How To Pick a Solheim Team
Perhaps I say this every year, but it is true every year. The Solheim tournament is one of my favorite golf events, and I get a rush of anticipation whenever the week arrives. We have just experienced two weeks of golfing mayhem, cliff-hanging, fingernail-biting drama in the BMW and the Tour Championship. It gives a fan a certain sort of jolt. It has its own kind of fascination, it’s own aura. The Solheim does the same, but differently.
Don’t get me wrong, Solheim time isn’t about anything dainty, just different. Loving to win and working hard for it doesn’t have anything to do with being male or female. Humans love to compete. During the week where Europe and the U.S. meet for a healthy batch of match play, the ferocity is in full force, although much of it is internalized. It boils beneath the surface. I suppose that there are a few women on tour who growl, chest beat and bay at the moon a little when it comes to competition, but not predominantly.
The worst thing that can happen to a Solheim player, at least this year, is to visit Scotland and play Gleneagles for a week – nice work if you can get it. So, how do you get it? Where is the 2019 American Solheim team coming from? How does a captain assemble a team of the right people playing a certain way at the right time, and likely to be such and such a way when mixed with so and so? I got halfway through the stat sheet on the Americans, and realized that I haven’t a clue. To have a clue, I would have to be Julie Inkster. Anyone can read a stat sheet and say “Choose the top ten.” It must be a lot harder than that. There must be a sea of shifting subtleties under the surface that only someone like Inkster has half a chance of reading. That makes her the first great pick for the American team, and a good chance for an advantage right off the bat.
Inkster has picked a lot of twenty-somethings, a just-above-20 something or two, and a couple of wily veterans from the old days which are really only a couple to a few years ago. As a fan, I love the idea of seeing Morgan Pressel and Stacy Lewis this year. With them will be Nelly and Jessica Korda, Marina Alex, Annie Park, Lexi Thompson and Lizette Salas (who looked like a Hall-of-Famer a week or two ago in a runner-up effort.) Last but not least, Angel Yin and Danielle Kang. That’s your Solheim team for 2019.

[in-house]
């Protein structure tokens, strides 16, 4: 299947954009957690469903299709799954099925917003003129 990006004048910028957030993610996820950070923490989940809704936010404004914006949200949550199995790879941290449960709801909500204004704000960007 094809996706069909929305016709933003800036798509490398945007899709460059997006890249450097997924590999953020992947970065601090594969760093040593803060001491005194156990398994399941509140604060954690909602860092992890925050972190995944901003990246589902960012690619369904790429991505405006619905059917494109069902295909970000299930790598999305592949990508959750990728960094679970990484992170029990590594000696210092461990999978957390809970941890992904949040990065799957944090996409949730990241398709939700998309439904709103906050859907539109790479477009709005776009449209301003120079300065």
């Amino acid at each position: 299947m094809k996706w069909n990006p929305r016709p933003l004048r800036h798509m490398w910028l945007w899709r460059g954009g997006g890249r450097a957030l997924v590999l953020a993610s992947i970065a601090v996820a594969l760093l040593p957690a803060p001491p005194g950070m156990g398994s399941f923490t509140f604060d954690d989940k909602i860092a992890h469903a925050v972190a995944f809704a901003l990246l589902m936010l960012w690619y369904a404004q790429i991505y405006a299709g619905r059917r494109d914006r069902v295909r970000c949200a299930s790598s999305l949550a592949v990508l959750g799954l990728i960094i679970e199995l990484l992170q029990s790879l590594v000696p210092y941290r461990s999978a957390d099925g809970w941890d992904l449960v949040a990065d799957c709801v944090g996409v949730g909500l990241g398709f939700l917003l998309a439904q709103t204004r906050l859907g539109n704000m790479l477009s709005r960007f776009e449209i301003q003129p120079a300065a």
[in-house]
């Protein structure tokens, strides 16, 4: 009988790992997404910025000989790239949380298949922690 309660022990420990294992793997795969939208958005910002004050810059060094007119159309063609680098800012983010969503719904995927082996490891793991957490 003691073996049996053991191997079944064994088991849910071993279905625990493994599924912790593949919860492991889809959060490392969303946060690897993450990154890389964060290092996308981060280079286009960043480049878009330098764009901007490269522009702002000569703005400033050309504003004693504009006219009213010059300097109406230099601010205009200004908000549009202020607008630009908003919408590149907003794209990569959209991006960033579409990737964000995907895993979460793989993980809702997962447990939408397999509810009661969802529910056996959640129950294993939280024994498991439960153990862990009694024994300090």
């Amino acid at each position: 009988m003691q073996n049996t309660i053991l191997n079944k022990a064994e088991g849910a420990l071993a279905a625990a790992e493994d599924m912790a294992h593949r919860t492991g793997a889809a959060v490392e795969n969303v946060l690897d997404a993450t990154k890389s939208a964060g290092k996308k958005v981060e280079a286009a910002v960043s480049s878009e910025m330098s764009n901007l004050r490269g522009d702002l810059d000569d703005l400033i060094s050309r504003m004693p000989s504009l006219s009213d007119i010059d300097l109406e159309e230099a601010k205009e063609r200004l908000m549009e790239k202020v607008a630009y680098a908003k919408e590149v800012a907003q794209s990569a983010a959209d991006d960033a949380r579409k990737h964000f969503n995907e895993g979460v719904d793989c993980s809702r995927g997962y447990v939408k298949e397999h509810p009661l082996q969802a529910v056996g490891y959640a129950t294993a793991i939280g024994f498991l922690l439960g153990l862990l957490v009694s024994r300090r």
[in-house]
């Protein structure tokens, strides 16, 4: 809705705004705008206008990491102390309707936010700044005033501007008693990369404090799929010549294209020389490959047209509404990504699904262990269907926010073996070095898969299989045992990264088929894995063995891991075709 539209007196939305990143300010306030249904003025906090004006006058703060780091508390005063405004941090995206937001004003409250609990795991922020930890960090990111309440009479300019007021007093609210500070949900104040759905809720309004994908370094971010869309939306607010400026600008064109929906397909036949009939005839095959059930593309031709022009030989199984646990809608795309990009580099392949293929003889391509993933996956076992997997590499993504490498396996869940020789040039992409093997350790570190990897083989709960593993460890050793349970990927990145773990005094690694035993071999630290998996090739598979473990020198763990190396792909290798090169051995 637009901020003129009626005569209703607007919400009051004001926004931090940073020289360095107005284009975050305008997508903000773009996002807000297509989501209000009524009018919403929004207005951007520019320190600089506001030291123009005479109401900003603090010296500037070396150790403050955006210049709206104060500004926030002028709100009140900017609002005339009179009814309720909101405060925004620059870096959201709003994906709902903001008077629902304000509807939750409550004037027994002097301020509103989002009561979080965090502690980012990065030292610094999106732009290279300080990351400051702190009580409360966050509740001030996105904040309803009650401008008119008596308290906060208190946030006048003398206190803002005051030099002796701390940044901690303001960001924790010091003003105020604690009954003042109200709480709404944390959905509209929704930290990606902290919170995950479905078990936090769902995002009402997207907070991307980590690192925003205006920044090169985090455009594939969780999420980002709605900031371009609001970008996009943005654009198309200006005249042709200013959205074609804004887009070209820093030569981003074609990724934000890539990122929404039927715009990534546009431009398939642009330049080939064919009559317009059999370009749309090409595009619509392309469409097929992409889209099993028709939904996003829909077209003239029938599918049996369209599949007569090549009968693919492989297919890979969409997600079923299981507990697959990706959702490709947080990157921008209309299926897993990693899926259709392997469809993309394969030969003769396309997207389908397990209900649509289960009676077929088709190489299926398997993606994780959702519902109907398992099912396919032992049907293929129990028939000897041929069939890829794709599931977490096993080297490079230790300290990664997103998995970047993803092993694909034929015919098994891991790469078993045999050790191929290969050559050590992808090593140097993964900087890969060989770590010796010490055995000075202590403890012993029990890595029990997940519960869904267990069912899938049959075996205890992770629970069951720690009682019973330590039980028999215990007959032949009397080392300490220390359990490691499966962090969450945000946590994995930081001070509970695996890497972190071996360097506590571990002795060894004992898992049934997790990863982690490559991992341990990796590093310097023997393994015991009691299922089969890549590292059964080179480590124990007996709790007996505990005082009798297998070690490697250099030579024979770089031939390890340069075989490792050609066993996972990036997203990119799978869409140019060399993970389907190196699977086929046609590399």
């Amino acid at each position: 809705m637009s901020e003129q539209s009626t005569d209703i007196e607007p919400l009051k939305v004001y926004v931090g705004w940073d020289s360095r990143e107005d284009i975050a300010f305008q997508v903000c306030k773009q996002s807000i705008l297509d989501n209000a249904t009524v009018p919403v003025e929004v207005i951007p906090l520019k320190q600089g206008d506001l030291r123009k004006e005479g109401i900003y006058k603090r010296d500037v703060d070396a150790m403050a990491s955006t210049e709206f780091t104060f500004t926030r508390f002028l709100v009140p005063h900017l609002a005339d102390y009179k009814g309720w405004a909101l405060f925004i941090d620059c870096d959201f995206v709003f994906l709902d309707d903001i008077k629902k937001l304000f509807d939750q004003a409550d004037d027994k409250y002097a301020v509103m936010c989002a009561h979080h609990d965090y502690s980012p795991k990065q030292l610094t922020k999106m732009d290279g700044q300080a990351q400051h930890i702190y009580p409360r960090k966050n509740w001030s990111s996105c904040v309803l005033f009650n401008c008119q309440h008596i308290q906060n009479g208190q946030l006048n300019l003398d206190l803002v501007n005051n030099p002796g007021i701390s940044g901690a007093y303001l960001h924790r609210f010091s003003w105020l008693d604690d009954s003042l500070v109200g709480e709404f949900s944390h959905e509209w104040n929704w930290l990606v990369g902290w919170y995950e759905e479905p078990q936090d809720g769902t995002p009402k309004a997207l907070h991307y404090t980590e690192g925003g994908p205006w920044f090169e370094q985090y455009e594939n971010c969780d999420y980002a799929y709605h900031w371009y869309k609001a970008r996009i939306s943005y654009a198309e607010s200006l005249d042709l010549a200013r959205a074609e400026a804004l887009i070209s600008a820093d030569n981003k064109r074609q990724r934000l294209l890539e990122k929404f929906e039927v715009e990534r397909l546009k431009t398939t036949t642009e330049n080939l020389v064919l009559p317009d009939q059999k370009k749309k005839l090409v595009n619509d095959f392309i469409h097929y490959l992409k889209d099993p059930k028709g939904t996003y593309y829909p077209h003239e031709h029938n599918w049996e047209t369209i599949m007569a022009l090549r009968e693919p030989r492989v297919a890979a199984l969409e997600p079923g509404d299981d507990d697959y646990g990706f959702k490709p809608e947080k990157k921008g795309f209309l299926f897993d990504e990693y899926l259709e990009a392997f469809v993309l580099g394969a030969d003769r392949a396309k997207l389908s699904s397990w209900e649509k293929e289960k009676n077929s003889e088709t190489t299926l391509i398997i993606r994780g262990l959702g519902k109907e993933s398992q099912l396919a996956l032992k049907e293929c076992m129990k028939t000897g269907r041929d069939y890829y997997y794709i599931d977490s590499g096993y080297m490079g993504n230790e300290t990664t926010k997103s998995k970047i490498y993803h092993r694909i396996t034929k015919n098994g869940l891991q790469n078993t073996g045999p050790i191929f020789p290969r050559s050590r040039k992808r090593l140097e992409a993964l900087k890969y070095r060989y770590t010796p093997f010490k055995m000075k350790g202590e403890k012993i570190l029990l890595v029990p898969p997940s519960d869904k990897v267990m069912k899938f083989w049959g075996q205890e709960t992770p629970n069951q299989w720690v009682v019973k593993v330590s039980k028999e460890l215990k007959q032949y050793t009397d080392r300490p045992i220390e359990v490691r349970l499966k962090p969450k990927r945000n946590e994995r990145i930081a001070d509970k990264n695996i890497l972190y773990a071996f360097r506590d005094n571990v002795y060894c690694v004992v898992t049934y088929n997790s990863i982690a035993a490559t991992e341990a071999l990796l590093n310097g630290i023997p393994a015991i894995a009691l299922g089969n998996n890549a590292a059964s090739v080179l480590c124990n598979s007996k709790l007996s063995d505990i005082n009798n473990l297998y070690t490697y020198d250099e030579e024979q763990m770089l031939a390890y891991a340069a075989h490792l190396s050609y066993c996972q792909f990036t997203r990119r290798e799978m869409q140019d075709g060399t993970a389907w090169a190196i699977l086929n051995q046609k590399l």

How does Inkster do it? The questions must be endless. Who is a good match with whom, and why? Who comes alive for match play? Winners? When did they win, and how recently? Is 2011 better or would last week be more inspiring? Who is Britanny Altomare? A 30 something who almost beat Nordqvist in a playoff. Stacy Lewis watched her roll up nine birdies in a round at the Evian. Who comes alive at the right time, and who doesn’t, or who might? Annie Park, dynamite at USC with one win on tour. Danielle Kang, two U.S. Amateurs, KPMG and one in China. Will this be their week? Angel Yin, won once on the European Tour. Who knows?
And that’s the question – who knows? No one knows what will happen, but in evaluating these people, someone like Inskter sees thousands of things we do not see. Beyond knowing, which she cannot guarantee, she can enter the instinctual, sensing process, where we cannot follow so easily. That means that we have no business second-guessing Inkster, regardless of how it turns out. She goes where only she can go, and gives us the best odds we can find in town.
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And besides, after a week of golf in Scotland, a dream for many of us, these women, many of them friends, will hug, shake hands, and try to get back to the Solheim again next year. Scotland won’t declare war on anyone. No lawsuits will be filed. This is golf. It’s fun, and collaborative, even with opponents. Everyone is lucky to play or watch it.
So sit back and relax. Release that breath. It’s Solheim time